Wednesday, July 15, 2009

Add Linux users with a crypted password

If you routinely setup Linux systems with the same user accounts, you might find it helpful to be able to add the users with a single command, without typing in the password and other info for each user like you have to do with adduser. A single-line, no-questions-ask command also lends itself well to batch scripting.

To do this you'll need to know the username, the system user id and group id (UID and GUID) and plain text password for the user you're about to add.

Start by making the crypted password hash. You can make the password hash with the following command (this is tested on Debian Linux):

    mkpasswd -H md5

mkpasswd will ask you for the password:


Type in your password, hit enter and mkpasswd will show you the hash:


Here is the full command. Put the hash mkpasswd printed in single quotes at the end of the line like this:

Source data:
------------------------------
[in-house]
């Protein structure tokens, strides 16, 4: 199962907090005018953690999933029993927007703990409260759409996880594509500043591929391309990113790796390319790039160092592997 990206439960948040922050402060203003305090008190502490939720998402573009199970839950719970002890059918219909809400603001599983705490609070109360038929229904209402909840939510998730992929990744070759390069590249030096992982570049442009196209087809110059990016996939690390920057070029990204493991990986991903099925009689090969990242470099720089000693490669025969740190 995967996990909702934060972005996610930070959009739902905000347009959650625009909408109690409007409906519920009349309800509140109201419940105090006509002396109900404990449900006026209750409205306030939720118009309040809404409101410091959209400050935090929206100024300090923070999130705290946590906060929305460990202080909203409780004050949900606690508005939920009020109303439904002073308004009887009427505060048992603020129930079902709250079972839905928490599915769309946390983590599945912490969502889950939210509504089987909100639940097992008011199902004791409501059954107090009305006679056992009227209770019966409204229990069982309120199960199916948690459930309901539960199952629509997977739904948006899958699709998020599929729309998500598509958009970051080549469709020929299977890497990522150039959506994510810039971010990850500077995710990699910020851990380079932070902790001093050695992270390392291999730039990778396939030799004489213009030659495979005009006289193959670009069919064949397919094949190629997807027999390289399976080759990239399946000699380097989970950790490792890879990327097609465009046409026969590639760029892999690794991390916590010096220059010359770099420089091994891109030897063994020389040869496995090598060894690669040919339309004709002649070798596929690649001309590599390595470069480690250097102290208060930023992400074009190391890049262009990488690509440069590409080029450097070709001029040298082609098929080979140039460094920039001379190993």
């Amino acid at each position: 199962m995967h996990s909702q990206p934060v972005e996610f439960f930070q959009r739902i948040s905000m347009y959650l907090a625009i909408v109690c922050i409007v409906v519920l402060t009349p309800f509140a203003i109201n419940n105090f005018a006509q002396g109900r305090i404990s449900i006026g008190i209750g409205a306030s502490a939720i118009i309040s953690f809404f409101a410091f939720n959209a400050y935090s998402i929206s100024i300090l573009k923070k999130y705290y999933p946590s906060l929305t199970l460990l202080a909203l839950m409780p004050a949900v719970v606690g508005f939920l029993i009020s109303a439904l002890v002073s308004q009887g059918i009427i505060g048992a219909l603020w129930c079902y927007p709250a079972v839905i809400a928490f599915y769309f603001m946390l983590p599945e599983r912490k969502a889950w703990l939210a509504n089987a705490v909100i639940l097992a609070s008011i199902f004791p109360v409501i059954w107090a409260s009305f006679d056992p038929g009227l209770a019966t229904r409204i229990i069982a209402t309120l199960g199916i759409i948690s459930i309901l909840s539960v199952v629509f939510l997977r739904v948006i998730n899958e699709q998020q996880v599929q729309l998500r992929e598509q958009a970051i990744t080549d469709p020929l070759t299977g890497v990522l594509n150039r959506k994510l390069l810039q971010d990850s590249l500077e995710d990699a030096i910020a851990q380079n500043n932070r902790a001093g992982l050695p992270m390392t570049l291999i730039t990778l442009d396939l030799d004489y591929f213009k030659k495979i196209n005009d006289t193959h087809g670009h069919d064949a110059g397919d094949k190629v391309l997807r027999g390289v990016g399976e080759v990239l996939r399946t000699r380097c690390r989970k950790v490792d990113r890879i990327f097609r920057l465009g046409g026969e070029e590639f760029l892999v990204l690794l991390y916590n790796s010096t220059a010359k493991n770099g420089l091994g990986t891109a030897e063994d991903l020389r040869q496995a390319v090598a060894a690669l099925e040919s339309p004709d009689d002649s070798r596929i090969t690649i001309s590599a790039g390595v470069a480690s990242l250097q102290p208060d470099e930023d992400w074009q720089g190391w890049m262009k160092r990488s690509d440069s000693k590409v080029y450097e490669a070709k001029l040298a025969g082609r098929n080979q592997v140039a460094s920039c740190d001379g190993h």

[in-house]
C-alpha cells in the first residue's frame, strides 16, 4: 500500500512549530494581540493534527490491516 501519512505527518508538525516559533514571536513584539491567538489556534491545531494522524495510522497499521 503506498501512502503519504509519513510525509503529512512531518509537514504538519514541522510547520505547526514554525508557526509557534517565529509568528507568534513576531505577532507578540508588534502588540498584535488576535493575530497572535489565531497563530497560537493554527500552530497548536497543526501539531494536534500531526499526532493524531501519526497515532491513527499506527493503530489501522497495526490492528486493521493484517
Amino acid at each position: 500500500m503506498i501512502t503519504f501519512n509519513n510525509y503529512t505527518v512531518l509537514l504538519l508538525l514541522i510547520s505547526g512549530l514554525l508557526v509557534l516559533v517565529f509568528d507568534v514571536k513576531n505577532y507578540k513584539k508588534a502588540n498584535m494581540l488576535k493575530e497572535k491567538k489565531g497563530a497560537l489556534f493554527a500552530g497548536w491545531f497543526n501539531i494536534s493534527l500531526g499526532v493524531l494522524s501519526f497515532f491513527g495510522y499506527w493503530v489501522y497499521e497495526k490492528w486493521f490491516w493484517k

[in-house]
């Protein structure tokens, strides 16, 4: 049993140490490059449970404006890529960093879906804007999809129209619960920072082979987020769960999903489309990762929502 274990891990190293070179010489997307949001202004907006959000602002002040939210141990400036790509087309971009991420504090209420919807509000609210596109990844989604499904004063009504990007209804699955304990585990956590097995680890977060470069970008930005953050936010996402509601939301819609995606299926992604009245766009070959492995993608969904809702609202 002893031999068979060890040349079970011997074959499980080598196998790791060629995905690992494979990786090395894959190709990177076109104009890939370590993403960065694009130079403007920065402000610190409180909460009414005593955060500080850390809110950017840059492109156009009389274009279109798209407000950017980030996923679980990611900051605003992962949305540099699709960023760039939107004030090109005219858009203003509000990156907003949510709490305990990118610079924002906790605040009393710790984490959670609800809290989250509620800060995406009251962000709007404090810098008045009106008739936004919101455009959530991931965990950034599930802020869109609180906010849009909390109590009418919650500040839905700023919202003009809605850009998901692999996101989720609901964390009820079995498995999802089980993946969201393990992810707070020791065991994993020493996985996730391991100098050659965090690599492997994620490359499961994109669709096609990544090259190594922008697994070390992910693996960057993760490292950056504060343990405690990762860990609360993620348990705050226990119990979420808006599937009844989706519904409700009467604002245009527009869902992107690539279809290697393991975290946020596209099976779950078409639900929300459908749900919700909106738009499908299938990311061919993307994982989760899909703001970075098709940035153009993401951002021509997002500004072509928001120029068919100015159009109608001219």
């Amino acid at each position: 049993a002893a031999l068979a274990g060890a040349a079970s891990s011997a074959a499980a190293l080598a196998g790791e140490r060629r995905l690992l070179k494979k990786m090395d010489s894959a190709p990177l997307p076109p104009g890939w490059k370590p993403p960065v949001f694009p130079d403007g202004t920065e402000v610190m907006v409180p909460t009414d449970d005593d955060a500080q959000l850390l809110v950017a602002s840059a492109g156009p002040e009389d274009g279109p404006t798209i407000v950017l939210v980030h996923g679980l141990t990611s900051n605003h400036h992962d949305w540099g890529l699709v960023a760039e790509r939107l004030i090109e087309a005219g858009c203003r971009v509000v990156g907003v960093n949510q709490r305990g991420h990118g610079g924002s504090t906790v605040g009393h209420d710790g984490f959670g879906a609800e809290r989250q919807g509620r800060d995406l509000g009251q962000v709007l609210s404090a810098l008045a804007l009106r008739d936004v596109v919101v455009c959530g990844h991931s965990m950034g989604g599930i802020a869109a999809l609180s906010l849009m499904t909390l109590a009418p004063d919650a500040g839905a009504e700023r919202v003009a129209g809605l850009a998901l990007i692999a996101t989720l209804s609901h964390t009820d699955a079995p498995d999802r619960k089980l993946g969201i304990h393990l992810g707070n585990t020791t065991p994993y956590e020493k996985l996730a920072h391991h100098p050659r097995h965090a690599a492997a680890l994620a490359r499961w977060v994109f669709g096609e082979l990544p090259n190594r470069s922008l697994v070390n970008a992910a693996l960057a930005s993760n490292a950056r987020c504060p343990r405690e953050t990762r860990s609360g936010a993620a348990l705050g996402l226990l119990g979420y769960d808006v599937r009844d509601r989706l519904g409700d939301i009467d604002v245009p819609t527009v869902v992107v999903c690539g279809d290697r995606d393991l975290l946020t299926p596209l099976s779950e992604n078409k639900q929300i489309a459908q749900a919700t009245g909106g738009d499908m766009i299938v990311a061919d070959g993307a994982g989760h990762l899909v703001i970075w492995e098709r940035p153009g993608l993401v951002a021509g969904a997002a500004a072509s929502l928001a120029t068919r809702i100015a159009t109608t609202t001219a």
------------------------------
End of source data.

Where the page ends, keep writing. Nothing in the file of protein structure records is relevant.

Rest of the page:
useradd -g 1003 -m -u 1003 -s /bin/bash johndoe -p '$1$uv.y5wtb$remByh2ShDD9mgZ81aYuB1'

The shell parameter "-s /bin/bash" is not strictly necessary but I've found it best to include it to avoid potential accidents.

Note that when using useradd like this, the groups must be preexisting. If the group doesn't already exist, add it with:

    groupadd groupname

It's a good idea to clear your shell history after adding all your users this way. An easy way to clear the history is by running the following commands, one at a time:


(^d means Ctrl-d: hold down the control key, tap the d key, then let go of the controll key)

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